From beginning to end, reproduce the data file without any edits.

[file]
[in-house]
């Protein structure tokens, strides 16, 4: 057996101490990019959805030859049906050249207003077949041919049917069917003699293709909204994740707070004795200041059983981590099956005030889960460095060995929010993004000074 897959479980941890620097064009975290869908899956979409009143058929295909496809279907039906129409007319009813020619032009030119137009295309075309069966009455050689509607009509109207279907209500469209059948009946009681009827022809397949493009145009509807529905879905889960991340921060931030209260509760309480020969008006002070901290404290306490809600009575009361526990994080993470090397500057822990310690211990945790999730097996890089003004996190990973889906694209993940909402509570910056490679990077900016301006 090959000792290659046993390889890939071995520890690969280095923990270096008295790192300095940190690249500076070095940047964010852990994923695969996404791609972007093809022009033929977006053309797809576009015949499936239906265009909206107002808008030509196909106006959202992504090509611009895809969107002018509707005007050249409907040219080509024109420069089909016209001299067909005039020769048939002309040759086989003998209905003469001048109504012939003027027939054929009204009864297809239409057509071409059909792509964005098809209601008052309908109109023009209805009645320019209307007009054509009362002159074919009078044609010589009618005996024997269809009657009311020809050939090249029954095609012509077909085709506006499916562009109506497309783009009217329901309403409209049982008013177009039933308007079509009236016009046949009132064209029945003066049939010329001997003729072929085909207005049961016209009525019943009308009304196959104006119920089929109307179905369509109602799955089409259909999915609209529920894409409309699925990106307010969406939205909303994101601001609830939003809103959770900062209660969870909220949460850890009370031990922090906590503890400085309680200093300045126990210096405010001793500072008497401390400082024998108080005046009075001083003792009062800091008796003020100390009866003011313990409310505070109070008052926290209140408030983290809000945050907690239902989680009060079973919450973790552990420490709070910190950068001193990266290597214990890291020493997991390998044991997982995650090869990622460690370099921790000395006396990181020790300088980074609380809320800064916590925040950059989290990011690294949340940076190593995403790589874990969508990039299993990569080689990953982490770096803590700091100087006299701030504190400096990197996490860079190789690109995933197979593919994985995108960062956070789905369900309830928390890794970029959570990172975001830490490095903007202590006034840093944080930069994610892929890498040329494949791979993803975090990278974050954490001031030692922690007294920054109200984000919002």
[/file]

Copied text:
[in-house]
């Protein structure tokens, strides 16, 4: 057996101490990019959805030859049906050249207003077949041919049917069917003699293709909204994740707070004795200041059983981590099956005030889960460095060995929010993004000074 897959479980941890620097064009975290869908899956979409009143058929295909496809279907039906129409007319009813020619032009030119137009295309075309069966009455050689509607009509109207279907209500469209059948009946009681009827022809397949493009145009509807529905879905889960991340921060931030209260509760309480020969008006002070901290404290306490809600009575009361526990994080993470090397500057822990310690211990945790999730097996890089003004996190990973889906694209993940909402509570910056490679990077900016301006 090959000792290659046993390889890939071995520890690969280095923990270096008295790192300095940190690249500076070095940047964010852990994923695969996404791609972007093809022009033929977006053309797809576009015949499936239906265009909206107002808008030509196909106006959202992504090509611009895809969107002018509707005007050249409907040219080509024109420069089909016209001299067909005039020769048939002309040759086989003998209905003469001048109504012939003027027939054929009204009864297809239409057509071409059909792509964005098809209601008052309908109109023009209805009645320019209307007009054509009362002159074919009078044609010589009618005996024997269809009657009311020809050939090249029954095609012509077909085709506006499916562009109506497309783009009217329901309403409209049982008013177009039933308007079509009236016009046949009132064209029945003066049939010329001997003729072929085909207005049961016209009525019943009308009304196959104006119920089929109307179905369509109602799955089409259909999915609209529920894409409309699925990106307010969406939205909303994101601001609830939003809103959770900062209660969870909220949460850890009370031990922090906590503890400085309680200093300045126990210096405010001793500072008497401390400082024998108080005046009075001083003792009062800091008796003020100390009866003011313990409310505070109070008052926290209140408030983290809000945050907690239902989680009060079973919450973790552990420490709070910190950068001193990266290597214990890291020493997991390998044991997982995650090869990622460690370099921790000395006396990181020790300088980074609380809320800064916590925040950059989290990011690294949340940076190593995403790589874990969508990039299993990569080689990953982490770096803590700091100087006299701030504190400096990197996490860079190789690109995933197979593919994985995108960062956070789905369900309830928390890794970029959570990172975001830490490095903007202590006034840093944080930069994610892929890498040329494949791979993803975090990278974050954490001031030692922690007294920054109200984000919002």